Lou Reed Archive Now Open To The Public At New York City Library

The Lincoln Center branch of the New York Public Library acquired the Reed archive from the late star’s widow, Laurie Anderson.

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The New York Public Library has opened an archive dedicated to pioneering alternative rock legend and Velvet Underground founder Lou Reed.

The library acquired the archive after performance artist and musician Laurie Anderson, who was married to Reed, decided to share it with an institution that could preserve and showcase the archive.

Anderson told the New York Times of the archive, “It’s very important to be able to present raw material and let people make up their own minds.”

She says Reed never discussed what to do with his belongings before his death in 2013, but believes the archive should be accessible to young musicians and anyone interested in his life.

The Lincoln Center branch of the New York Public Library acquired the Reed archive from Anderson in 2017 and with it “approximately 300 linear feet of paper records, electronic records, and photographs, and approximately 3,600 audio and 1,300 video recordings,” the library stated.

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“The archive spans Reed’s creative life – from his 1958 Freeport High School band, The Shades, his job as a staff songwriter for the budget music label, Pickwick Records, and his rise to prominence through The Velvet Underground and subsequent solo career, to his final performances in 2013,” the New York Public Library said.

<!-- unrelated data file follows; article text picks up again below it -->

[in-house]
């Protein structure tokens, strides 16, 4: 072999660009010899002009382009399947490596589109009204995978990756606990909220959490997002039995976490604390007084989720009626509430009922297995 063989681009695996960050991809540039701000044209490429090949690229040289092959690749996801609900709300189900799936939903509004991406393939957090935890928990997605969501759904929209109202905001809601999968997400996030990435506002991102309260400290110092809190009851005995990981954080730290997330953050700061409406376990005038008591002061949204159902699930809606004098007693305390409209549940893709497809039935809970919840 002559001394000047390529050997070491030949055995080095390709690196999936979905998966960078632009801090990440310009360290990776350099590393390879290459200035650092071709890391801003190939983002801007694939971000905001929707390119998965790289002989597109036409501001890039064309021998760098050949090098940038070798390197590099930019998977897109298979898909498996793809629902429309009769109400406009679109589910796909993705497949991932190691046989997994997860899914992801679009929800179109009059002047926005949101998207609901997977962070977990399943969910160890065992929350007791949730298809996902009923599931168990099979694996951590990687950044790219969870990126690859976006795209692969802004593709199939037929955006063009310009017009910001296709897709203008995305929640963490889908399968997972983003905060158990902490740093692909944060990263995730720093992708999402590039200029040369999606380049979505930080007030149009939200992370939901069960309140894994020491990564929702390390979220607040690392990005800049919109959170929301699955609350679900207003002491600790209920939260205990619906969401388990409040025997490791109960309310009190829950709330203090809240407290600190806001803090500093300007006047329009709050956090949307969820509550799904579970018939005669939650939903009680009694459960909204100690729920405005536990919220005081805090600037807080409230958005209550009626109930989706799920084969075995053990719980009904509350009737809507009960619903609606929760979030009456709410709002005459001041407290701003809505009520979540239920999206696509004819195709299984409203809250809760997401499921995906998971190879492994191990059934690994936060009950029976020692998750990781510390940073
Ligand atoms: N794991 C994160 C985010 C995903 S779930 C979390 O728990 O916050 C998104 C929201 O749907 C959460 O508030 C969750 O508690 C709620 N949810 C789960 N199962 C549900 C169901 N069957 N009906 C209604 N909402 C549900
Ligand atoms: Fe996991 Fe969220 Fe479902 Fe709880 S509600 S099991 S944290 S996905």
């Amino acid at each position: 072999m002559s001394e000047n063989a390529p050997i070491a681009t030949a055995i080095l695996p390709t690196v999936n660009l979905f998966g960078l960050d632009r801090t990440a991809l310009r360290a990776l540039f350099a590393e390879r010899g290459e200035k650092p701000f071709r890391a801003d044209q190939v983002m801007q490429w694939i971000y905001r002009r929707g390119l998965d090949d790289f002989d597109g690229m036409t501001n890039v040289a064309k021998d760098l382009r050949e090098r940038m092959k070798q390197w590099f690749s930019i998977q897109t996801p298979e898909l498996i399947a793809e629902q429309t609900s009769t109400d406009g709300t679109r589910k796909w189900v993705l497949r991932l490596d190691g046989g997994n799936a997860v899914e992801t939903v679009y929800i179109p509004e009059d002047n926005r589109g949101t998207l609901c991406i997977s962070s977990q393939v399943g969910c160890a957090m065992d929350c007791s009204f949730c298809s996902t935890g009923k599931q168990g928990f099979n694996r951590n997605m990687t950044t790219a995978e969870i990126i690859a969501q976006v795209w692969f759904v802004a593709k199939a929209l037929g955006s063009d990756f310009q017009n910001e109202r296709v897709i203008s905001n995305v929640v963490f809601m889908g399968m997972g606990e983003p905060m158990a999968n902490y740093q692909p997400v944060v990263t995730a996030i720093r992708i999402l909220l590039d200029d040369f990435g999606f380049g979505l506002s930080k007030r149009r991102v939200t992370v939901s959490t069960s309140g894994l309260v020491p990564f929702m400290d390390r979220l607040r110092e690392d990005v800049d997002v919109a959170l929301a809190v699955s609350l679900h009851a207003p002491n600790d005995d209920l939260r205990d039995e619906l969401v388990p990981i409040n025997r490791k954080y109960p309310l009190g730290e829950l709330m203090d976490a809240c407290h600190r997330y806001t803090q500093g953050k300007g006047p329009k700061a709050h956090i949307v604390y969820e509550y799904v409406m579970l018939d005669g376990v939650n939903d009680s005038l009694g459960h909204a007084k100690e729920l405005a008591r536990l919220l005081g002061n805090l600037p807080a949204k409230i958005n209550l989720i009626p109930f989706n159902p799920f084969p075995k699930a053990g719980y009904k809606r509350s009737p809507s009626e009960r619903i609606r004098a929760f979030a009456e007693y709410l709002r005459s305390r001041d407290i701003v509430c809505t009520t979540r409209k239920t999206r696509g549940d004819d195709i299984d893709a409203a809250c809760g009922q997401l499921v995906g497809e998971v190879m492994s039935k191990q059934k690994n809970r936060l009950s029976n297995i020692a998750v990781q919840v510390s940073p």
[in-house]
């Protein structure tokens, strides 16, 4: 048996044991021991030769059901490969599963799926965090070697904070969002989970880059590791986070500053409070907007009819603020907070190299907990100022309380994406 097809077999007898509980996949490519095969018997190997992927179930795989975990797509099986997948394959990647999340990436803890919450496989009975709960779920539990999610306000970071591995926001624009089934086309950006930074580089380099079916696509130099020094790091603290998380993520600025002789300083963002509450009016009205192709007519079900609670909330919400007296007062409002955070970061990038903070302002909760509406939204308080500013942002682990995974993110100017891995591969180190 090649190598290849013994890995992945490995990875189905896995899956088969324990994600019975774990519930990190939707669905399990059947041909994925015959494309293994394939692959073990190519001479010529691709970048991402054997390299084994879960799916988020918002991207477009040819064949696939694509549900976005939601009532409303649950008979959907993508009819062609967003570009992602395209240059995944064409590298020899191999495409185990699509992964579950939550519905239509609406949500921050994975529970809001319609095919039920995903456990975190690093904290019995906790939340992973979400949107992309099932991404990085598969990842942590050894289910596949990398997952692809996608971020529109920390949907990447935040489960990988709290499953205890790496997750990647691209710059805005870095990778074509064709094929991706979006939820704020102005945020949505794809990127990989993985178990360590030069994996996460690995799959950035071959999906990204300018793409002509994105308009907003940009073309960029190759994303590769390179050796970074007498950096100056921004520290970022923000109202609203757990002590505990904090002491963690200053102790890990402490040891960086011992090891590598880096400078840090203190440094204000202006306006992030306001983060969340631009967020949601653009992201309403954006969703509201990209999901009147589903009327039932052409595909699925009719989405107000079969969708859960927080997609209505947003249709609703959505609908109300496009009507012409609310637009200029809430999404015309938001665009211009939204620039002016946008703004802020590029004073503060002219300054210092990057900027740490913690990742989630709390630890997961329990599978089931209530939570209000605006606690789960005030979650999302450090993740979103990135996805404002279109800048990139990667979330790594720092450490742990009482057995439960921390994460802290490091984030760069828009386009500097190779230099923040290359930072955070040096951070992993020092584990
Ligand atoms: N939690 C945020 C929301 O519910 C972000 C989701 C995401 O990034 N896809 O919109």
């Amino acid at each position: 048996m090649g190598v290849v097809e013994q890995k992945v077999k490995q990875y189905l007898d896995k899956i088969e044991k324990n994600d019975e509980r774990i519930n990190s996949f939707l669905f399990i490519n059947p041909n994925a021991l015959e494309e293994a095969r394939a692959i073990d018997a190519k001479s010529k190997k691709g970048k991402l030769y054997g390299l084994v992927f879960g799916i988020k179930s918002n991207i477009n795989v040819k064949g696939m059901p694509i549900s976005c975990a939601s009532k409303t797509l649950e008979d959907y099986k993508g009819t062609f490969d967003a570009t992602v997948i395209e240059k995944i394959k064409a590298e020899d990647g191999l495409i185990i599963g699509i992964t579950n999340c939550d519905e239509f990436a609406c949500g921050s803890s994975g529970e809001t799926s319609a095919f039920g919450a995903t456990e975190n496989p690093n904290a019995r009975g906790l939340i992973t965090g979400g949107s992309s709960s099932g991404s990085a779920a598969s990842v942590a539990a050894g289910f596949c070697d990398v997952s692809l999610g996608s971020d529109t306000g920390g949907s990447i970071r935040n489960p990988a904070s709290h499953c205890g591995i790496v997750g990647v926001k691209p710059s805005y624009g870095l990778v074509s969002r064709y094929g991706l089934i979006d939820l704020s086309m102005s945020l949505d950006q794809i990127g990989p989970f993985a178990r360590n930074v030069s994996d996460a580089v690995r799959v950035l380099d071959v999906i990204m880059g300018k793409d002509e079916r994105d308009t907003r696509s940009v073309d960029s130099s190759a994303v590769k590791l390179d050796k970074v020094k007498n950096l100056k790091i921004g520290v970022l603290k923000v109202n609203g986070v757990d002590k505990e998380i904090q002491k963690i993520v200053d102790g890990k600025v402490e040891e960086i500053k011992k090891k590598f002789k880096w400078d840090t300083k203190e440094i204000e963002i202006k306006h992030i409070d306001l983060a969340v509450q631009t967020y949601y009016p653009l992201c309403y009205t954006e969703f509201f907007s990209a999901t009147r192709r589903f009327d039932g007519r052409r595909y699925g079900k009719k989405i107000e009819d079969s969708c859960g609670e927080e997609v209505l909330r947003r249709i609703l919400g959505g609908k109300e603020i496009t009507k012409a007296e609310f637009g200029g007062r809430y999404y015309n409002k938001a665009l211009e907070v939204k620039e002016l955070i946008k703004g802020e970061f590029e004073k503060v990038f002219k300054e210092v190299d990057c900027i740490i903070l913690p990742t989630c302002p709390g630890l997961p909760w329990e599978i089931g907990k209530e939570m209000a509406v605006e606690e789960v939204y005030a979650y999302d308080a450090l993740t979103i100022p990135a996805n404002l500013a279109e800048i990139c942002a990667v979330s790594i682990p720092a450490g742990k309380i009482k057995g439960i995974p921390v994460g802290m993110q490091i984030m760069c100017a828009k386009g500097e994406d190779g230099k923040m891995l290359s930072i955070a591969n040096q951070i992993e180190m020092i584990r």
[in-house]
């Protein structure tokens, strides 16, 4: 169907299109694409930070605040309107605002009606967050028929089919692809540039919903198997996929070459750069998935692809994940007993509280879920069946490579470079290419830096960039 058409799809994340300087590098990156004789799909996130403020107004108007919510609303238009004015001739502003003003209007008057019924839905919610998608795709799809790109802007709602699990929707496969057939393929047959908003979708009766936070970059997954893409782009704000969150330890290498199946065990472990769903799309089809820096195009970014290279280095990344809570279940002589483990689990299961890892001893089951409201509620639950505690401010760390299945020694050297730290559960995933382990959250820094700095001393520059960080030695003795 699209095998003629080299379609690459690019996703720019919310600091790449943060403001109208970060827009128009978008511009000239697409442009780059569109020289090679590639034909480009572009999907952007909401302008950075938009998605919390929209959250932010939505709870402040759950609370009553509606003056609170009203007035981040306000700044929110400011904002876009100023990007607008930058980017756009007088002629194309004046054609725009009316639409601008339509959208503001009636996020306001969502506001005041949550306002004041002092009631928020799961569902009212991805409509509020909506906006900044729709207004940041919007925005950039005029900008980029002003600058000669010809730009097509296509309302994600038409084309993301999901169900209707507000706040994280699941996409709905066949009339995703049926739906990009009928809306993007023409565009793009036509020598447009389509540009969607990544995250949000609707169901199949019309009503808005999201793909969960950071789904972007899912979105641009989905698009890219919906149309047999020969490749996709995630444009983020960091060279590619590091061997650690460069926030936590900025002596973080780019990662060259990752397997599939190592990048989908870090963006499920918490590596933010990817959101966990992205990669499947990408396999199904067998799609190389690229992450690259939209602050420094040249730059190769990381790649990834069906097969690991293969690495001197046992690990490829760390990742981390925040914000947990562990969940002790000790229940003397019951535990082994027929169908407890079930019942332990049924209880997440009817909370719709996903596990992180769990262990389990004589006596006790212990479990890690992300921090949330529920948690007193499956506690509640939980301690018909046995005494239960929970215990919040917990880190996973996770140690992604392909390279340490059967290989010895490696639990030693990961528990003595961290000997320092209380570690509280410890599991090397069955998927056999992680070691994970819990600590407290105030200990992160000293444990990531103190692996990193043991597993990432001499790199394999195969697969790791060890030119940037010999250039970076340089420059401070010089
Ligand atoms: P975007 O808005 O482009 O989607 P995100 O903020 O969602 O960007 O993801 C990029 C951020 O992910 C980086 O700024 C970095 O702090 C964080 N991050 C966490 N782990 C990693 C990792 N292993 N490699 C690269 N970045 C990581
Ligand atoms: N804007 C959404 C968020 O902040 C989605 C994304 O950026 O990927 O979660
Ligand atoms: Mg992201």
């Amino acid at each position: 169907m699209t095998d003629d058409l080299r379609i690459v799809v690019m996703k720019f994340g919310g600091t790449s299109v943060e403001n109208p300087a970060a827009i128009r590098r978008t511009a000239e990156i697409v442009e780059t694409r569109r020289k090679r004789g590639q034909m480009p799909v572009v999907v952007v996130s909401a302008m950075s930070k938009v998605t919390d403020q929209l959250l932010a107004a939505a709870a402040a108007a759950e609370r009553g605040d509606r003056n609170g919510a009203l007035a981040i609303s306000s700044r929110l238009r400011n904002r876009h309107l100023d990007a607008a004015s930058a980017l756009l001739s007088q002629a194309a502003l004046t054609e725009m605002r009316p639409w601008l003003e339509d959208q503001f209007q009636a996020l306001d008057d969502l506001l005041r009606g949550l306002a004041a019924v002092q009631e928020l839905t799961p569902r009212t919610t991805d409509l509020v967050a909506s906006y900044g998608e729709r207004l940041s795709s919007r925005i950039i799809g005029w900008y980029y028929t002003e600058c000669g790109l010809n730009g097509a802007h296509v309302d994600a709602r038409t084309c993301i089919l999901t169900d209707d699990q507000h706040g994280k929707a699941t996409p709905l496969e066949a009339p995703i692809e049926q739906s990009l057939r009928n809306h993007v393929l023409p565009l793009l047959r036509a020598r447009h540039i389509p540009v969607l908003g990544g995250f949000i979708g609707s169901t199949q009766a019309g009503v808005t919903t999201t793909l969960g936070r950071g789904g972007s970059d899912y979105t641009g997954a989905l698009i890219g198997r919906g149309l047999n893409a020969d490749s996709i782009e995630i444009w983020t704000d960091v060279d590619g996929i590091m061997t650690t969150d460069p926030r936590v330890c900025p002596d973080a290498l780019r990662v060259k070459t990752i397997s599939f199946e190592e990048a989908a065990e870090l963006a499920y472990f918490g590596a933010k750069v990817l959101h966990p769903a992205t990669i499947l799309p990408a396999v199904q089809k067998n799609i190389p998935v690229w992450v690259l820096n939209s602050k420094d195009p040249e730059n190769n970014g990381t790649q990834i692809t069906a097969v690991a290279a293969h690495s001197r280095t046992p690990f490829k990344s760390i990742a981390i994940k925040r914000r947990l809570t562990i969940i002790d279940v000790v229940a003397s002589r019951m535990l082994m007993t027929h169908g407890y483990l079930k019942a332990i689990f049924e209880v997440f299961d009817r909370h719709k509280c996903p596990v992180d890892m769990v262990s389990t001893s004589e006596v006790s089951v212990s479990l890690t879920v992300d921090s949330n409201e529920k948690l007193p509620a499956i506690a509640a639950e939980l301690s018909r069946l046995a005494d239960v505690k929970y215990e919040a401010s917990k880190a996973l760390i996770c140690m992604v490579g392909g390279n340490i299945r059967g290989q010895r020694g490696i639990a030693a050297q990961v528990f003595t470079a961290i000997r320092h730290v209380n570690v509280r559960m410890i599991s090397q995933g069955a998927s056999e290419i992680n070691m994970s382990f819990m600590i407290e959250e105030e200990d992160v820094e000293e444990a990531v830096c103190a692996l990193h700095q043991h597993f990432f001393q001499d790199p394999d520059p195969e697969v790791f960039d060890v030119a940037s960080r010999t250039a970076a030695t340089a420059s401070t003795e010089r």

The collection opened last Friday, 15 March at the Lincoln Center branch. Reed’s 1989 LP New York, currently celebrating its 30th anniversary, will be highlighted as part of a display running now through to 28 March. On that same day, for one day only, the library’s Vincent Astor Gallery will convert into the Lou Reed Listening Room, giving visitors access to the unreleased recordings from the Velvet Underground singer.

The New York Public Library is also offering a limited run 6,000 library cards boasting the photographer Mick Rock’s iconic image of Reed seen on the cover of 1972’s Transformer. New York residents can visit the official NYPL site for more information on the card.

Explore Our Velvet Underground Artist Page.

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1 Comment

1 Comment

  1. lee

    March 18, 2019 at 6:58 pm

    When i,like a zillion other white teens took a chance because the strange cover,brought this LP home,my sister blurted out what turns out a perfect description of the sound inside even though she meant it as a critique/insult….”why do you want to listen to what sounds like a buzzing bunch of bees”!

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